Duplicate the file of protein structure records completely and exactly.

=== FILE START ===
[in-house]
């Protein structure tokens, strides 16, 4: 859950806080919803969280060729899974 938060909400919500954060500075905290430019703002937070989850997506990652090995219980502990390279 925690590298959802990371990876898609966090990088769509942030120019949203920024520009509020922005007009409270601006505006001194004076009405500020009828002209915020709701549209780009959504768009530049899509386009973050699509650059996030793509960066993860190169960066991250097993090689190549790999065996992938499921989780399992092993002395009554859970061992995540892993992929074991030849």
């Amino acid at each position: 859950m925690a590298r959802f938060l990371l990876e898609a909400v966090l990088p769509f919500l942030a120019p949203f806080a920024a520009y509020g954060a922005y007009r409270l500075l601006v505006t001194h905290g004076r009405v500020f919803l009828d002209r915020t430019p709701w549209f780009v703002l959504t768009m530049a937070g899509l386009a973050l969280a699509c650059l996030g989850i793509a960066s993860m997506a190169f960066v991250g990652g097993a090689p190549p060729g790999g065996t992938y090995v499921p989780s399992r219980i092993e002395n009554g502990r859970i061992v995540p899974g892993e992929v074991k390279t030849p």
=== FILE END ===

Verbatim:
[in-house]
């Protein structure tokens, strides 16, 4: 859950806080919803969280060729899974 938060909400919500954060500075905290430019703002937070989850997506990652090995219980502990390279 925690590298959802990371990876898609966090990088769509942030120019949203920024520009509020922005007009409270601006505006001194004076009405500020009828002209915020709701549209780009959504768009530049899509386009973050699509650059996030793509960066993860190169960066991250097993090689190549790999065996992938499921989780399992092993002395009554859970061992995540892993992929074991030849």
């Amino acid at each position: 859950m925690a590298r959802f938060l990371l990876e898609a909400v966090l990088p769509f919500l942030a120019p949203f806080a920024a520009y509020g954060a922005y007009r409270l500075l601006v505006t001194h905290g004076r009405v500020f919803l009828d002209r915020t430019p709701w549209f780009v703002l959504t768009m530049a937070g899509l386009a973050l969280a699509c650059l996030g989850i793509a960066s993860m997506a190169f960066v991250g990652g097993a090689p190549p060729g790999g065996t992938y090995v499921p989780s399992r219980i092993e002395n009554g502990r859970i061992v995540p899974g892993e992929v074991k390279t030849p």